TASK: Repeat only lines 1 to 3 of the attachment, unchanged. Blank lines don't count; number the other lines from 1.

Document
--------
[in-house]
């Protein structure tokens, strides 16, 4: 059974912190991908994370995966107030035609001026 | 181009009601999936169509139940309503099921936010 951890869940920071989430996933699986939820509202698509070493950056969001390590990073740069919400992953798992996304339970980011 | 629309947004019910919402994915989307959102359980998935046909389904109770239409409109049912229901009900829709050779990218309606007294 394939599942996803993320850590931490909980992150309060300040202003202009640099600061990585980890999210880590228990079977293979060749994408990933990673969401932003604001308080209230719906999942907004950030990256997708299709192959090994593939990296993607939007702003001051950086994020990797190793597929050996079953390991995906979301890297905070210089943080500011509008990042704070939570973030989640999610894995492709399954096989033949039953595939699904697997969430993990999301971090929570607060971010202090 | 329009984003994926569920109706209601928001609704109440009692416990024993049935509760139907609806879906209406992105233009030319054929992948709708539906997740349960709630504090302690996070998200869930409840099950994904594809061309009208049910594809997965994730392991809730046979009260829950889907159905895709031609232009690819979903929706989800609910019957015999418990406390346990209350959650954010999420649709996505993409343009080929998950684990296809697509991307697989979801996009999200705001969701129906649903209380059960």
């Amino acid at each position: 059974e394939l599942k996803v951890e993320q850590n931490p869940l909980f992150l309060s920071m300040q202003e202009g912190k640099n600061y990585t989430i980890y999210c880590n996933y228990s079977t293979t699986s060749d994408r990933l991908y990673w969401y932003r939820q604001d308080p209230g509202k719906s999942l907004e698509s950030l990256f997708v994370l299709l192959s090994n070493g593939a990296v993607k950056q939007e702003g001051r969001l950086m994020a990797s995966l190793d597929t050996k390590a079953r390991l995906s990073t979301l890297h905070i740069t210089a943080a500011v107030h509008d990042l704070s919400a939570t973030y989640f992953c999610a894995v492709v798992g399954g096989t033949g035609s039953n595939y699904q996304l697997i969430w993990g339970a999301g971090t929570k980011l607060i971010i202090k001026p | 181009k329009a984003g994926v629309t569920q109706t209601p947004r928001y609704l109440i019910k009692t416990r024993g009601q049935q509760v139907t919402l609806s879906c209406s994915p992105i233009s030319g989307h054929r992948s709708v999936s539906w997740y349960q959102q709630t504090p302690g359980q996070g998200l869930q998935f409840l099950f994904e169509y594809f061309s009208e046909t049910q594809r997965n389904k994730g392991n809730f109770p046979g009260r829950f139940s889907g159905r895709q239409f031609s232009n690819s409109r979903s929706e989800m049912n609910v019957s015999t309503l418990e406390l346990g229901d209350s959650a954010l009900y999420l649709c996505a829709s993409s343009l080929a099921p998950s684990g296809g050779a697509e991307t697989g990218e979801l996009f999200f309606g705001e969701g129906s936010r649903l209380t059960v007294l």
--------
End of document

[in-house]
């Protein structure tokens, strides 16, 4: 059974912190991908994370995966107030035609001026 | 181009009601999936169509139940309503099921936010 951890869940920071989430996933699986939820509202698509070493950056969001390590990073740069919400992953798992996304339970980011 | 629309947004019910919402994915989307959102359980998935046909389904109770239409409109049912229901009900829709050779990218309606007294 394939599942996803993320850590931490909980992150309060300040202003202009640099600061990585980890999210880590228990079977293979060749994408990933990673969401932003604001308080209230719906999942907004950030990256997708299709192959090994593939990296993607939007702003001051950086994020990797190793597929050996079953390991995906979301890297905070210089943080500011509008990042704070939570973030989640999610894995492709399954096989033949039953595939699904697997969430993990999301971090929570607060971010202090 | 329009984003994926569920109706209601928001609704109440009692416990024993049935509760139907609806879906209406992105233009030319054929992948709708539906997740349960709630504090302690996070998200869930409840099950994904594809061309009208049910594809997965994730392991809730046979009260829950889907159905895709031609232009690819979903929706989800609910019957015999418990406390346990209350959650954010999420649709996505993409343009080929998950684990296809697509991307697989979801996009999200705001969701129906649903209380059960």
């Amino acid at each position: 059974e394939l599942k996803v951890e993320q850590n931490p869940l909980f992150l309060s920071m300040q202003e202009g912190k640099n600061y990585t989430i980890y999210c880590n996933y228990s079977t293979t699986s060749d994408r990933l991908y990673w969401y932003r939820q604001d308080p209230g509202k719906s999942l907004e698509s950030l990256f997708v994370l299709l192959s090994n070493g593939a990296v993607k950056q939007e702003g001051r969001l950086m994020a990797s995966l190793d597929t050996k390590a079953r390991l995906s990073t979301l890297h905070i740069t210089a943080a500011v107030h509008d990042l704070s919400a939570t973030y989640f992953c999610a894995v492709v798992g399954g096989t033949g035609s039953n595939y699904q996304l697997i969430w993990g339970a999301g971090t929570k980011l607060i971010i202090k001026p | 181009k329009a984003g994926v629309t569920q109706t209601p947004r928001y609704l109440i019910k009692t416990r024993g009601q049935q509760v139907t919402l609806s879906c209406s994915p992105i233009s030319g989307h054929r992948s709708v999936s539906w997740y349960q959102q709630t504090p302690g359980q996070g998200l869930q998935f409840l099950f994904e169509y594809f061309s009208e046909t049910q594809r997965n389904k994730g392991n809730f109770p046979g009260r829950f139940s889907g159905r895709q239409f031609s232009n690819s409109r979903s929706e989800m049912n609910v019957s015999t309503l418990e406390l346990g229901d209350s959650a954010l009900y999420l649709c996505a829709s993409s343009l080929a099921p998950s684990g296809g050779a697509e991307t697989g990218e979801l996009f999200f309606g705001e969701g129906s936010r649903l209380t059960v007294l």